Protecting Your Personal Information & Devices
Over the last few years, the news has reported a dramatic increase in the number and scope of attacks by those who want to gain access to your personal information. Protecting you and your family, as well as the college, has become ever more complex in this increasingly interconnected digital world. However, there are some simple, common sense steps that you can take that will help protect your personal information and identity as you interact with online systems.
While the techniques involved in these attacks vary and may even seem transparent or obvious at times, the theft of your information can have results that go far beyond the simple click on a wrong link.
While we in Information Technology Services (ITS) do everything we can to protect you while you are on campus, each individual ultimately is responsible for their own protection, not only at the office, but at home as well.
Methods of Attack
We are all most familiar with phishing emails. These are emails you receive that try to trick you into providing your username, passwords or other personal information. These generally are similar in tone and often cover similar subjects. Here are some tips on how to learn to recognize them so you can protect yourself. Typical signs of a phishing email include:
- Odd or mismatched URLs in the addresses or links
- Poor spelling or grammar
- Unrealistic threats or urgency
- Request for personal information or money
- Responding to a request you didn’t make
- The message appears to come from a government agency
Spear Phishing or Whaling
Spear Phishing will appear to come from someone or some company that you know. Whaling emails will often appear to come from someone in a position of authority. Emails of this type generally will request an exchange of funds or information. They use the effect of familiarity or authority to persuade you to click on a link or provide information that is outside of normal processes. If an email from someone seems unusual, contact that person directly (not by responding to the email) to validate the request.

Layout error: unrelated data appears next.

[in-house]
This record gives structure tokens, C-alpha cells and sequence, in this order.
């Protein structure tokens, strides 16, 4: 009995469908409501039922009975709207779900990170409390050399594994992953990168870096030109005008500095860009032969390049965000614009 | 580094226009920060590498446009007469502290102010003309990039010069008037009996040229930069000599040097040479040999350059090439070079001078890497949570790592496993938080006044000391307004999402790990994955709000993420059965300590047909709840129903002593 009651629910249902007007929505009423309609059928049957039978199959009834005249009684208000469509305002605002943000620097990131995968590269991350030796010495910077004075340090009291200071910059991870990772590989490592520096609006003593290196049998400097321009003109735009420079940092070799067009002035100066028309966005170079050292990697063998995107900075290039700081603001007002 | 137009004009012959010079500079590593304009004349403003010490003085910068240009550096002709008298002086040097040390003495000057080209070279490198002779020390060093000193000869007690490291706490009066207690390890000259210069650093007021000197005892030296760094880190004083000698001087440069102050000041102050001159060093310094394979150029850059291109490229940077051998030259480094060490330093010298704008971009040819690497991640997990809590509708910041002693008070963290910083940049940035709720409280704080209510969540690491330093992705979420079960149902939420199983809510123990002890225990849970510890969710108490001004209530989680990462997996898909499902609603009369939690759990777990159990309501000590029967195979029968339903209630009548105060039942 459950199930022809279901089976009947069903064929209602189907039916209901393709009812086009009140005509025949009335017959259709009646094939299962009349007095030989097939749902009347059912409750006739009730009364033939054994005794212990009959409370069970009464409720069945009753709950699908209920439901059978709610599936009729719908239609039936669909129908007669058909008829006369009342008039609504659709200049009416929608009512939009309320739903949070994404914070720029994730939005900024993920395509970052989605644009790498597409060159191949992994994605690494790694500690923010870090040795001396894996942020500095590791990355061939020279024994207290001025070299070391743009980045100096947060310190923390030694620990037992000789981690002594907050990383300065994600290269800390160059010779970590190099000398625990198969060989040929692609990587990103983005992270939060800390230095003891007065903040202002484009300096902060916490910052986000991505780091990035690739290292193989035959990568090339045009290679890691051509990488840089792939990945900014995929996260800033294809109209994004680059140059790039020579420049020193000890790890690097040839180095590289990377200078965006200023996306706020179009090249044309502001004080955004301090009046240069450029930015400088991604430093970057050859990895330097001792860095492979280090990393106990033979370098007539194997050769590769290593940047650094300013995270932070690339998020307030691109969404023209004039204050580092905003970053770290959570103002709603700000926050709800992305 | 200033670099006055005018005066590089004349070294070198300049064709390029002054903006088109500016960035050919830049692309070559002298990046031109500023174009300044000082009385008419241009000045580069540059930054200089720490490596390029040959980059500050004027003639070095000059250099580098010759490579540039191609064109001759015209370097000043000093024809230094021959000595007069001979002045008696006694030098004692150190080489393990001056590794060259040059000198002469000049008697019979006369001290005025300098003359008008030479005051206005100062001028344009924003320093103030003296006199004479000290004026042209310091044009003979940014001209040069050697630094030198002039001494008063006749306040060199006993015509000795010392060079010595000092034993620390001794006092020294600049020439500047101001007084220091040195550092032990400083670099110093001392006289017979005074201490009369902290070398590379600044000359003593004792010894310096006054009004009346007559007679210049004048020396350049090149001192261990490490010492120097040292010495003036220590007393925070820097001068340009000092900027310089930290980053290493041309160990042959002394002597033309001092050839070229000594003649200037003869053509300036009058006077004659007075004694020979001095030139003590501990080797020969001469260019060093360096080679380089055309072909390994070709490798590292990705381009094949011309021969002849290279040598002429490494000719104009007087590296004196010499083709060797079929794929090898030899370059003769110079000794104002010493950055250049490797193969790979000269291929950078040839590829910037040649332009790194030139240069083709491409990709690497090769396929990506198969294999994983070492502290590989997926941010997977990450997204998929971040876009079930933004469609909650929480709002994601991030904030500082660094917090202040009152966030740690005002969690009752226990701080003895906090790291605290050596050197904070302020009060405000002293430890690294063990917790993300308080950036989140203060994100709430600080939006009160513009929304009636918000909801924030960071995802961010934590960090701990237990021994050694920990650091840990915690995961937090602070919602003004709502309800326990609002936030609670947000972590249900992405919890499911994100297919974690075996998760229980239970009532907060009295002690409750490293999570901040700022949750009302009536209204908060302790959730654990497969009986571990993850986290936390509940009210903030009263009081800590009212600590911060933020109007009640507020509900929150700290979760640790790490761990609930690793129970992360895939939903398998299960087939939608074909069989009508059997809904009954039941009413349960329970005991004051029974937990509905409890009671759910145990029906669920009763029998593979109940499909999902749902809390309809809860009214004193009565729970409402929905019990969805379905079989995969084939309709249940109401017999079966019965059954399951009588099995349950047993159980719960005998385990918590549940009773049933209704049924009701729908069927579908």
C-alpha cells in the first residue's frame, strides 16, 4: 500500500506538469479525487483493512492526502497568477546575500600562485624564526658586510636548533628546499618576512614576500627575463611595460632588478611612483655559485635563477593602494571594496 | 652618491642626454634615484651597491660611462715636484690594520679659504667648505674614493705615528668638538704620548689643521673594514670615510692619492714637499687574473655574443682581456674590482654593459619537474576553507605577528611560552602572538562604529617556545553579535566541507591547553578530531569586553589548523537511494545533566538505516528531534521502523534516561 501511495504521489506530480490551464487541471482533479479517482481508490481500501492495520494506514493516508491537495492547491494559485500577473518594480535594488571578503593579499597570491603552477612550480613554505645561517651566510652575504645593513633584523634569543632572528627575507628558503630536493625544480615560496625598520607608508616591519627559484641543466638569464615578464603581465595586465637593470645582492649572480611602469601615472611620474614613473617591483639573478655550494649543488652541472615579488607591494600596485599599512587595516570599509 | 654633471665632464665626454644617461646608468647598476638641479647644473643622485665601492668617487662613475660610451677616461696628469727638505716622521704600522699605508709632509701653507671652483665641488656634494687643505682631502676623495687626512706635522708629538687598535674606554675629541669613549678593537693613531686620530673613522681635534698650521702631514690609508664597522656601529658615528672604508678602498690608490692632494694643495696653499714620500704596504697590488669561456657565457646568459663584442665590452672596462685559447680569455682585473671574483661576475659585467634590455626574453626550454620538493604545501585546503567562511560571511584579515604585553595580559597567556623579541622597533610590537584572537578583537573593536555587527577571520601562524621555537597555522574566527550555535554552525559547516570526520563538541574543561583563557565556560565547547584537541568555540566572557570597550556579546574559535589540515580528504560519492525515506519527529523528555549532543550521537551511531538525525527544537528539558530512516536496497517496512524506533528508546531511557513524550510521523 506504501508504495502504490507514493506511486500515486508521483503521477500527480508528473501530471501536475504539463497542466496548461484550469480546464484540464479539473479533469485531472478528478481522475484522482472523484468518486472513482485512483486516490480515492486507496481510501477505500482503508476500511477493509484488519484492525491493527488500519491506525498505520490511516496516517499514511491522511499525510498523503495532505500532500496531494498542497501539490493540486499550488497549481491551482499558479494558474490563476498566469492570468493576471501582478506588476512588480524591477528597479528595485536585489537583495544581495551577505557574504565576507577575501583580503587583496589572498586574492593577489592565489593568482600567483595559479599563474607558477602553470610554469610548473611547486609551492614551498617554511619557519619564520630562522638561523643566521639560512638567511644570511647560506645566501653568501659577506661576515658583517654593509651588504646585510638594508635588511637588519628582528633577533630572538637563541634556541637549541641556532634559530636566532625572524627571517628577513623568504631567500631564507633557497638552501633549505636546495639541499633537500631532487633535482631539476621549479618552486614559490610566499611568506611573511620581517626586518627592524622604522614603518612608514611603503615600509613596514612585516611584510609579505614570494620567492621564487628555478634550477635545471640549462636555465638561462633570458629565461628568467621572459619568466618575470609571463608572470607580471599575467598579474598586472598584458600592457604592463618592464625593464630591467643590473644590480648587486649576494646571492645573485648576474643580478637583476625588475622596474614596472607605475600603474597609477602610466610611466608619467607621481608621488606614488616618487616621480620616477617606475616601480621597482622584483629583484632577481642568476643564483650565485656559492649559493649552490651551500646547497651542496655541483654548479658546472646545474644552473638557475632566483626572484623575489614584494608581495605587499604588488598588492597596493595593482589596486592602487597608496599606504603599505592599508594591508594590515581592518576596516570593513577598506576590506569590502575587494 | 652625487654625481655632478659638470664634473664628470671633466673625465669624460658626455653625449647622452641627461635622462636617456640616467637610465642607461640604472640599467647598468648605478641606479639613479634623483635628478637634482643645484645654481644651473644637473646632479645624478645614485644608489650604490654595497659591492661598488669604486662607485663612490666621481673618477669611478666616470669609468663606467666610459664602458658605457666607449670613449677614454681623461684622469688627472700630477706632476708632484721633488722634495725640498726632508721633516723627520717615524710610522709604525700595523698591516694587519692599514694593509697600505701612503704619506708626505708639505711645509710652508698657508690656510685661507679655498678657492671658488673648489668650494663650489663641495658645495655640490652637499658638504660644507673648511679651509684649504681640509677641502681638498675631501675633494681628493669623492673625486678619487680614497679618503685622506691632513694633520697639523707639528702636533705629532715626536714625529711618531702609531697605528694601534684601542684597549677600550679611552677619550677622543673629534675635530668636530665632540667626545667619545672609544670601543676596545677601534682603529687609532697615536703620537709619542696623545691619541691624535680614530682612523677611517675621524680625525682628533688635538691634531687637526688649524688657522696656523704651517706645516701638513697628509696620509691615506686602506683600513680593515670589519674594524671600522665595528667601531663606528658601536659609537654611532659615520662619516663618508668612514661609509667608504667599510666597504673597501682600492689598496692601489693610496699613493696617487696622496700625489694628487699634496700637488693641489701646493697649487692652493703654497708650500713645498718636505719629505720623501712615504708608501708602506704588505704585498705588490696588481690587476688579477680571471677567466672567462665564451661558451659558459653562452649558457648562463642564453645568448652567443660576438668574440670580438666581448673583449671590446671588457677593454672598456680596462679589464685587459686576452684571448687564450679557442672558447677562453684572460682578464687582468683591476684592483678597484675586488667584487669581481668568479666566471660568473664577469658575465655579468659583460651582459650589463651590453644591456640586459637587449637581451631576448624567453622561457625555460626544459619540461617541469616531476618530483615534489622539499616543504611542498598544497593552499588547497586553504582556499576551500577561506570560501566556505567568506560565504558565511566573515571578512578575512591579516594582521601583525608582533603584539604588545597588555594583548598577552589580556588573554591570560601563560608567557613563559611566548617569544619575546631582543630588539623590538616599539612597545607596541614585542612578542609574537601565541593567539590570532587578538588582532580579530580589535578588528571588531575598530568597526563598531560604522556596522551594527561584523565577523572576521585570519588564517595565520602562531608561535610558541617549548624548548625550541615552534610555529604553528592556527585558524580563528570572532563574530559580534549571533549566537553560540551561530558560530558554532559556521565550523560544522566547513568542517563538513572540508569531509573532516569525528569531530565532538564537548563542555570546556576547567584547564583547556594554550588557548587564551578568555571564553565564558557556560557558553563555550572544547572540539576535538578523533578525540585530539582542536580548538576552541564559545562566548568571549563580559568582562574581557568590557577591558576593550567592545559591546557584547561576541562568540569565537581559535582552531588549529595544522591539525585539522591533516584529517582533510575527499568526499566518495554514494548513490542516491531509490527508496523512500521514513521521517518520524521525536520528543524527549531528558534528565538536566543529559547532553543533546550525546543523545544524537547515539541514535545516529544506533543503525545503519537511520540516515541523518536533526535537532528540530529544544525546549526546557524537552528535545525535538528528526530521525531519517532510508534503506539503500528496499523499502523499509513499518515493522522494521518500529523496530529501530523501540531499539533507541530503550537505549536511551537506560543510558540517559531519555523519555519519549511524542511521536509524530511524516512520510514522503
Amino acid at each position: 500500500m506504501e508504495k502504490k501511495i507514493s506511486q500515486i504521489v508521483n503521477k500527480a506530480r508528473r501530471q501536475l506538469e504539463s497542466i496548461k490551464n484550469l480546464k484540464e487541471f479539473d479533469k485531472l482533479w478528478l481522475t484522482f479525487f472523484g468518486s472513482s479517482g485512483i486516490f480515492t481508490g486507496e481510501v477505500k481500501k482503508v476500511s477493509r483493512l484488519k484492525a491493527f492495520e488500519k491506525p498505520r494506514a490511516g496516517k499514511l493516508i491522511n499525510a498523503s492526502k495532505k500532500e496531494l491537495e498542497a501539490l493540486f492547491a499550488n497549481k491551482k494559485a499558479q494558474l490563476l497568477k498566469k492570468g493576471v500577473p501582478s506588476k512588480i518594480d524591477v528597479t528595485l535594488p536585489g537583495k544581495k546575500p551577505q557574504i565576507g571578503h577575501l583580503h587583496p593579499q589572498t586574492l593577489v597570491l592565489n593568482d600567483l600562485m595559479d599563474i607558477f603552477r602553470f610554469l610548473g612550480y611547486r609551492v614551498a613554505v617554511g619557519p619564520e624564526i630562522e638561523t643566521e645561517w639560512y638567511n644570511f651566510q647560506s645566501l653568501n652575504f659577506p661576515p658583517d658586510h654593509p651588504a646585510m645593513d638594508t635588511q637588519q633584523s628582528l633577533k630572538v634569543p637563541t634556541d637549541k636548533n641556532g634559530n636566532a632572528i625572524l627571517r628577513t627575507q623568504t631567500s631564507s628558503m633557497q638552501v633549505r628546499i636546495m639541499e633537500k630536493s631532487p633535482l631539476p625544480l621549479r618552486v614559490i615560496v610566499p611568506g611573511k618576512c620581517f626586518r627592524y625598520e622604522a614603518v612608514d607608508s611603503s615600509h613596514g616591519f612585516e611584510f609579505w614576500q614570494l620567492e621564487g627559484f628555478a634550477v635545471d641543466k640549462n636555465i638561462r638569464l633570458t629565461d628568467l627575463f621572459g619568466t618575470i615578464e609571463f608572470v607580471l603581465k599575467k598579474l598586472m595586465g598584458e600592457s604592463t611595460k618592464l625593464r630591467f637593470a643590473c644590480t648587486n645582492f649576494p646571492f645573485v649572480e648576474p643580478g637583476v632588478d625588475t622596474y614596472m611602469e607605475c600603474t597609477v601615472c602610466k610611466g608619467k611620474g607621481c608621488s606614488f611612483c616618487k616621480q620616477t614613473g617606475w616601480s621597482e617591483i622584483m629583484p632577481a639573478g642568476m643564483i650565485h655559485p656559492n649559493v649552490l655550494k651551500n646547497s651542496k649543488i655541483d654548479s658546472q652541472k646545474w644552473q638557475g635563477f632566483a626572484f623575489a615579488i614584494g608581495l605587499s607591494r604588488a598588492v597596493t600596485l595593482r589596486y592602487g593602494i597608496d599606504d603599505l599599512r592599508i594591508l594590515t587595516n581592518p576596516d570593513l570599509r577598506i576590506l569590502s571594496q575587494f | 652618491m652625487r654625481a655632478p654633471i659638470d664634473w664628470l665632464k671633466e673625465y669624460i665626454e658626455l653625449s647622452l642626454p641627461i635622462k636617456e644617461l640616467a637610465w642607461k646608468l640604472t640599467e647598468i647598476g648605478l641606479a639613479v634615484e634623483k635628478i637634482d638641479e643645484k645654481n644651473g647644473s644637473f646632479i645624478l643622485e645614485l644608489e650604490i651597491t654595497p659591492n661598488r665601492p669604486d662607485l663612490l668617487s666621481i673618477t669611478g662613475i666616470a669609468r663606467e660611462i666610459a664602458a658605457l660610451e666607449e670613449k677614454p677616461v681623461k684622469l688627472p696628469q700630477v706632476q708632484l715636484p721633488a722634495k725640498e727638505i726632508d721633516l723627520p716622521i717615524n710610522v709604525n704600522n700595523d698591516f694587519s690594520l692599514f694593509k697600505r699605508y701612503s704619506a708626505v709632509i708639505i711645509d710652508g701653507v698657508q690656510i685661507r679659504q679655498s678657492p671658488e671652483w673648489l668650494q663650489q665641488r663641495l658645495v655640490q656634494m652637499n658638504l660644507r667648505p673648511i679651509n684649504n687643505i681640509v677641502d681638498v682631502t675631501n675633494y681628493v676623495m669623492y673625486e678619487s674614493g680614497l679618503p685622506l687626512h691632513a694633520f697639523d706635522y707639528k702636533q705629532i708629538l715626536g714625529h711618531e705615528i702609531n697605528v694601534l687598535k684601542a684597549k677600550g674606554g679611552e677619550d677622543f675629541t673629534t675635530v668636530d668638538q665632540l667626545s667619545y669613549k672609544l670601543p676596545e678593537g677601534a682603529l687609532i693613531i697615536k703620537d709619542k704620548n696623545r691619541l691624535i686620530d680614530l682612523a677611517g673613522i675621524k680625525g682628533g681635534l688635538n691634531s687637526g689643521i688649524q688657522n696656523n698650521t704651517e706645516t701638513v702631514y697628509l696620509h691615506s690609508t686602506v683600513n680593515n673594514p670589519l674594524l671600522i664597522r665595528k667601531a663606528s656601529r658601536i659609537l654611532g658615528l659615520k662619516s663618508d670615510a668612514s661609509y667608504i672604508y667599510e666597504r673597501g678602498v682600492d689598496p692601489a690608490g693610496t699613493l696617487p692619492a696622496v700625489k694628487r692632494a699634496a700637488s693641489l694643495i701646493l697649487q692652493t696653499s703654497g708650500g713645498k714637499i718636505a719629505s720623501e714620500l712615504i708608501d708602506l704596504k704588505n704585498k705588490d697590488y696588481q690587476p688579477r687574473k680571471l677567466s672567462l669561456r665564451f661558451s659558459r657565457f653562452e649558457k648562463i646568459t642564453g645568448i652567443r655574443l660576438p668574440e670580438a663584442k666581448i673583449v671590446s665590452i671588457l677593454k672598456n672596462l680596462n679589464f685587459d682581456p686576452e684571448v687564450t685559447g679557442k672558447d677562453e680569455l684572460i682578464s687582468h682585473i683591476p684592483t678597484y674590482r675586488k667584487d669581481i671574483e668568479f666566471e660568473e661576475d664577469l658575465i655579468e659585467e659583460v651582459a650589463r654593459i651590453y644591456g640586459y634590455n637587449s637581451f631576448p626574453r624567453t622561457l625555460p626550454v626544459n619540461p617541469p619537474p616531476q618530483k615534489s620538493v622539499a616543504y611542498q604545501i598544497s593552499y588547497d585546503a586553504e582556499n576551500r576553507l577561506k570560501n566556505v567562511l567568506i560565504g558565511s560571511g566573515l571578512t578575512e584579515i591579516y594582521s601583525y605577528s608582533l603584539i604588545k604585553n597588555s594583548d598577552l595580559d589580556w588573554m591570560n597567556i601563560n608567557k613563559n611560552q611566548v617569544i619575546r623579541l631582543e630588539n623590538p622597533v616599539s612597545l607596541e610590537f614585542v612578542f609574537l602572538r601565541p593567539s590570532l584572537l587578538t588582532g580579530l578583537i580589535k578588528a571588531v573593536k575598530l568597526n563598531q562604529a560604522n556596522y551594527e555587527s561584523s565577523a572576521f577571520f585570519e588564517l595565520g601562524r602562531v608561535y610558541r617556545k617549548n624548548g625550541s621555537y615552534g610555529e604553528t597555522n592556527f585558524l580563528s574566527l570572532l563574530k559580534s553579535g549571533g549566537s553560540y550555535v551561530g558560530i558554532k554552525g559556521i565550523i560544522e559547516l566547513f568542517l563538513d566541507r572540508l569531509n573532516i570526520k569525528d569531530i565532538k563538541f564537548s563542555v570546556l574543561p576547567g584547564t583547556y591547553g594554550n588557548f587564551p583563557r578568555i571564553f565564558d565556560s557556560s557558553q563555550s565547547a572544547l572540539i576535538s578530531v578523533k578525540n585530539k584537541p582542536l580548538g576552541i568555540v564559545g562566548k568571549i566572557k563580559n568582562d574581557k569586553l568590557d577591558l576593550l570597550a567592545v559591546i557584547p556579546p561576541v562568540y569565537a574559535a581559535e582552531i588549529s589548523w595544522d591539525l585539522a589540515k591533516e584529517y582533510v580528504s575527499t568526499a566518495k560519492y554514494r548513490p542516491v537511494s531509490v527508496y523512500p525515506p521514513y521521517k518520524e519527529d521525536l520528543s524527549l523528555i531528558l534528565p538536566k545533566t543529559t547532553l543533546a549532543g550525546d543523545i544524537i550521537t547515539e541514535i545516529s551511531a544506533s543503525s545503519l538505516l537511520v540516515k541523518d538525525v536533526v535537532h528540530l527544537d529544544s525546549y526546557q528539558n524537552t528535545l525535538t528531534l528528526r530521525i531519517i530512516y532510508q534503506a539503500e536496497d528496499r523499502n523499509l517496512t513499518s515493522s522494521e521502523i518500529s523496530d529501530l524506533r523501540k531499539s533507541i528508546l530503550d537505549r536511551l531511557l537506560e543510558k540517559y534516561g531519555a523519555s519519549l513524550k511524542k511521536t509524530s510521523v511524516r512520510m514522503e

Facebook particularly has become a pasture for cybercriminals.
- Don’t confirm a friend request without verifying it by other means. Scammers can easily pose as a friend or a relative if privacy settings on your friend’s account are loose.
- Don’t post a profile photo that can be copied and used against you.
- Make sure your privacy is set so that people who aren’t your friends can’t view your photos or videos
- Edit your Friends list so no one else can see it.
If you have a friend or relative who hasn’t properly secured their account, it is possible for someone to grab the account, pose as your friend or relative and start a granny scam. In a Granny Scam, someone would pose as a friend or a relative and ask you through Facebook for money to help get them out of a predicament.
Beware of USB or external drives
It may be tempting to pick up a USB drive or an external drive you find and plug it into your computer. These are frequently handed out at conferences and found around offices or even accidentally dropped. They can even be intentionally dropped or left behind in order to infect a computer. Avoid using USB or external drives if you don’t know and trust the source. Additionally, if you do use a USB or another external drive, do not put sensitive or private information on it unless you encrypt it.
There has been an increase of phone call scamming or spamming of late. They take various forms:
- They pose as the IRS or another government agency and threaten to pursue legal action against you.
- They pose as Microsoft and offer to help you solve computer problems they have detected. Typically they will ask you for your user name and password and ask you to install software to let them access your computer so they can fix it.
- They may be contractors or services who suggest that you called them to request an estimate or a service and they are now following up with you.
Treat all unsolicited phone calls with skepticism and never provide any personal information.
Protecting Yourself and Your Device
If you are concerned that your personal information has been compromised in the wake of the September 7th Equifax security breach, learn more about protecting yourself after the Equifax breach.
Below are organizations which offer online information safety guidelines from a variety of different perspectives.